Monday, November 23, 2009

With Duke Energy’s James Rogers

clip_image001The Council on Foreign Relations has an interesting interview up with James E. Rogers, Duke Energy’s CEO. Right at the start, interviewer Roya Wolverson notes that Duke is the country’s third largest producer of carbon emissions and stands to  be a “loser” in any climate change legislation. Rogers takes that on directly:

We know the transition is going to be expensive. We know it's not going to be easy, because every technology that generates electricity needs advances to be an equal contributor in a low-carbon world. We know that it won't be quick. But we believe that the transition needs to be fair and the cost impacts to consumers need to be smoothed out over a period of time so it's not disruptive to U.S. businesses or families.

And as you might expect, the nuclear takeaway is significant, and Rogers is right on top of current events:

But the difference in the jobs [at solar and wind plants vs. nuclear plants] is quite different, because if you're wiping off a solar panel, it's sort of a minimum wage type of job, [with] much higher compensation for nuclear engineers and nuclear operators. If our goal is to rebuild the middle class, nuclear plays a key role there, particularly if coal is out of the equation.

And, he hasn’t much time for the anti-nuclear advocate’s occasional “no need for base load energy” argument:

Job one for me is affordable, reliable, clean, 24/7, 365 days a year. So, given the technologies that we have today, nuclear is the only 24/7 product we have--unless you do natural gas, which has 50% of the carbon footprint of coal. And its price is quite volatile.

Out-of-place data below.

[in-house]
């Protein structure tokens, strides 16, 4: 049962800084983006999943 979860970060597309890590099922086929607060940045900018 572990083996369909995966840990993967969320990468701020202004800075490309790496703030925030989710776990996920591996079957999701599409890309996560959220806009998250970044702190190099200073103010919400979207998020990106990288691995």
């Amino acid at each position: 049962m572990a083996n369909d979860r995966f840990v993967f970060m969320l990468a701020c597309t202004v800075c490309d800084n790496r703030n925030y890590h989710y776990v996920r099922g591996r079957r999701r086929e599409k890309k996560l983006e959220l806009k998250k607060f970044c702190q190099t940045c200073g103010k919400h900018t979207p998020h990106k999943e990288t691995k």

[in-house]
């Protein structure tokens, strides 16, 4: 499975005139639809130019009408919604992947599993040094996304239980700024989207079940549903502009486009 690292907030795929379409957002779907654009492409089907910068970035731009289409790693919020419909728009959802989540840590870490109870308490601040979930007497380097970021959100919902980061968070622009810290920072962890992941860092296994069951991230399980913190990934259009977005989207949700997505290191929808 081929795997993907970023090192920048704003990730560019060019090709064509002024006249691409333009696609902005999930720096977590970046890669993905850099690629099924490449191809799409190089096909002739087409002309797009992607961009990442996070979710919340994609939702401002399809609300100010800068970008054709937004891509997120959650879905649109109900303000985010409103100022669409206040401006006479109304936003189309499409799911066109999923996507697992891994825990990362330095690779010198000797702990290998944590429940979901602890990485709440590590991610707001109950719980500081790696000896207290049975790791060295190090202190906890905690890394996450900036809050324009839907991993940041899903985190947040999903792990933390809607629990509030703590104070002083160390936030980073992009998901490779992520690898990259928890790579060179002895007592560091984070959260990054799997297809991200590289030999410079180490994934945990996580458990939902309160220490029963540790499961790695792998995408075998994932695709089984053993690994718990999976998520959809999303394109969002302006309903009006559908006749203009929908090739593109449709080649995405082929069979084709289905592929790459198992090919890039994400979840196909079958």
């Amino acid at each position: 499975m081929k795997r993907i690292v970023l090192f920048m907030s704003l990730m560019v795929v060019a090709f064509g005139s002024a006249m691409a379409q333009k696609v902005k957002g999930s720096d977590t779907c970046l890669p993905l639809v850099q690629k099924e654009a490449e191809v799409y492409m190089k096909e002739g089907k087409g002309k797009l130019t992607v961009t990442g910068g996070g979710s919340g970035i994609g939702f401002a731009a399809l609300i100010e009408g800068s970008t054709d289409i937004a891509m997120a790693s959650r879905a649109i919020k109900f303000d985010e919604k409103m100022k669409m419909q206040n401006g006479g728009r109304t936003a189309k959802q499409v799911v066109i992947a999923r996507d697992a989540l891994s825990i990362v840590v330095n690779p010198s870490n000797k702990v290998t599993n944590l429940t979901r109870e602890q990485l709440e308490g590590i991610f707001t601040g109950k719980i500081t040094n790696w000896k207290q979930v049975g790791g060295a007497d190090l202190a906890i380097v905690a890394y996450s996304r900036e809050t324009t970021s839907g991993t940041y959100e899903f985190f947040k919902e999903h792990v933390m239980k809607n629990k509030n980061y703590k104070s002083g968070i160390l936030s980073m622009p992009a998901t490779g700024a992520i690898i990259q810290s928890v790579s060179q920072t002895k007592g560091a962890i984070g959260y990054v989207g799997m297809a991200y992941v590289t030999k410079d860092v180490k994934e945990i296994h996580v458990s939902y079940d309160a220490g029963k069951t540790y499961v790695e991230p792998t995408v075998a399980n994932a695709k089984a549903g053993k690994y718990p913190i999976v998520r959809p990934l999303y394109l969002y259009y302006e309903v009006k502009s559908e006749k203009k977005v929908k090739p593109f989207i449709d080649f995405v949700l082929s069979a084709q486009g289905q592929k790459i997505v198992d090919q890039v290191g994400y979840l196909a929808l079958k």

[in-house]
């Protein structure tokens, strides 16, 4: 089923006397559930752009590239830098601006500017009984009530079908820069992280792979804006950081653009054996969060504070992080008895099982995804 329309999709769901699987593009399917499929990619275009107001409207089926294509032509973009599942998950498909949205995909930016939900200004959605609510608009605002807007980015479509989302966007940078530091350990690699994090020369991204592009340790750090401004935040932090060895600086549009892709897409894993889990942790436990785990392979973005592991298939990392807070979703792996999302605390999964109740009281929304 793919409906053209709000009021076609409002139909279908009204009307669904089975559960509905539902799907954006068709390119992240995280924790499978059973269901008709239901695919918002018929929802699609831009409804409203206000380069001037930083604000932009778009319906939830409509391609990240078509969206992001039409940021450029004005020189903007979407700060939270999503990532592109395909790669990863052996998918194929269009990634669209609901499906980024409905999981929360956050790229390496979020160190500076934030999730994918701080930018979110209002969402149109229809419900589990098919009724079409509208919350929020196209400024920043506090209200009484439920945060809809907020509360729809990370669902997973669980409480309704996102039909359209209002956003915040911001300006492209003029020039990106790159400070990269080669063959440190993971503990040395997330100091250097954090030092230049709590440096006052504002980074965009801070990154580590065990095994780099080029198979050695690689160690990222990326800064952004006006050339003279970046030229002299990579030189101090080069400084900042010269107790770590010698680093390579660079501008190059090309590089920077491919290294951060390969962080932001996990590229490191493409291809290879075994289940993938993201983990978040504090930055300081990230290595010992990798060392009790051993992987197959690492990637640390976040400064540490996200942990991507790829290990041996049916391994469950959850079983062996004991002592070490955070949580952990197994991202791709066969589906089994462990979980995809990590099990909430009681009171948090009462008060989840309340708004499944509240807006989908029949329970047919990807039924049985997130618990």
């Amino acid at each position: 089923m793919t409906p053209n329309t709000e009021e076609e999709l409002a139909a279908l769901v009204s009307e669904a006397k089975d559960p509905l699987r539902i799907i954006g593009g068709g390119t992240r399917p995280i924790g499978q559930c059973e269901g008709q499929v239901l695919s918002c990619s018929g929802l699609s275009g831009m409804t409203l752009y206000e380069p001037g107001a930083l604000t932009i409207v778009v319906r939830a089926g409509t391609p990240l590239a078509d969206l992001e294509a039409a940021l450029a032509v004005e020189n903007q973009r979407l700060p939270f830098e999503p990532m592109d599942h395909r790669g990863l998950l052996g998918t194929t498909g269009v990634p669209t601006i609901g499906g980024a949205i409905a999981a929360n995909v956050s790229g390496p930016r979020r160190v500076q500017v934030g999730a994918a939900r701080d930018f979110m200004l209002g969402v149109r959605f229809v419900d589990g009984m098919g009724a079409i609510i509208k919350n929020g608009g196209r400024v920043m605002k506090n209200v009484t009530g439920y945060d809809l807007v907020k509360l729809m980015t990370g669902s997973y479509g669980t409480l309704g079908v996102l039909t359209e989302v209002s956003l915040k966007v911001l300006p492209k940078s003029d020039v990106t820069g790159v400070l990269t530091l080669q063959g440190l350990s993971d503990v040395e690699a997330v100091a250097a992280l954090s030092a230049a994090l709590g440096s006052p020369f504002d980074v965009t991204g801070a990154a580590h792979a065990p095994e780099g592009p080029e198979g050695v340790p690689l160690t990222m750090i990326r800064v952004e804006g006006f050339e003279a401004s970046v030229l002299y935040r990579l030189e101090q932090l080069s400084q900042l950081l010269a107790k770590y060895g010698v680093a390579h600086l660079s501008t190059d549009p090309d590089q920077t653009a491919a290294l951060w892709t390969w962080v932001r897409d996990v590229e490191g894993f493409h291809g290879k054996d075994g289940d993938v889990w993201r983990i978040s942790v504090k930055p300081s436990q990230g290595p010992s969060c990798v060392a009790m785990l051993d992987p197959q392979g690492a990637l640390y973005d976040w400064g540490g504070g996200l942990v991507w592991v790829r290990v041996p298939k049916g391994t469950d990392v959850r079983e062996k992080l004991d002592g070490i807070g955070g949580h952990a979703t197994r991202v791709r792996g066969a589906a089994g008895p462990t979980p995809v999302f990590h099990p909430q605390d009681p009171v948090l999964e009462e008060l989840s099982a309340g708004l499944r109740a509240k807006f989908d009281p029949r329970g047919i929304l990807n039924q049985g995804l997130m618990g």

And the bottom line on nuclear energy:

If you asked me today based on current technologies--and assuming we have no advances in technology with respect to decarbonization of coal--I would say nuclear would trump coal because it produces zero greenhouse gases, it provides power 24/7, and, probably most importantly, it probably produces more jobs than even solar or wind on a per-megawatt basis.

We could go on stealing Wolverson’s work all day, so do go over to the site and read the whole thing.

3 comments:

perdajz said...

I don't buy this line of thinking, and NEI has to be careful with it. The best technology is that one that requires the fewest number of workers per unit output.

The economic benefit from nuclear power is the increase in productivity that society as a whole sees from reliable, cheap and safe production of electricity. It's not about the number of jobs nuclear power "creates".

Scott said...

I understand your concern perdajz, but we have to accept support from where we can get it. It is obviously tailored to the current flavor of the week but in essence, with all the regulations and procedures NPPs have to abide by, his statements are not exactly in error. Nuke plants do create a lot of high paying jobs in the current regulatory climate. Some of these I would deem to be redundant or even completely unnecessary but we cannot expect a lean Nuclear world anytime soon. Build the plants first, then ease off the ratcheted regulations which will lower the number of workers per output and therefore cheaper electricity for all.

Anonymous said...

The important point to remember is that nuclear energy consumes almost no natural resources, both in construction and in operation. This is seen in life-cycle analysis for the construction materials ($36/kW for the commodity materials needed to build a nuclear plant) and in the low cost of fuel. When you buy nuclear energy, most of the money goes to pay salaries. So its not surprising that nuclear can produce the greatest number of well paying jobs, and still be affordable.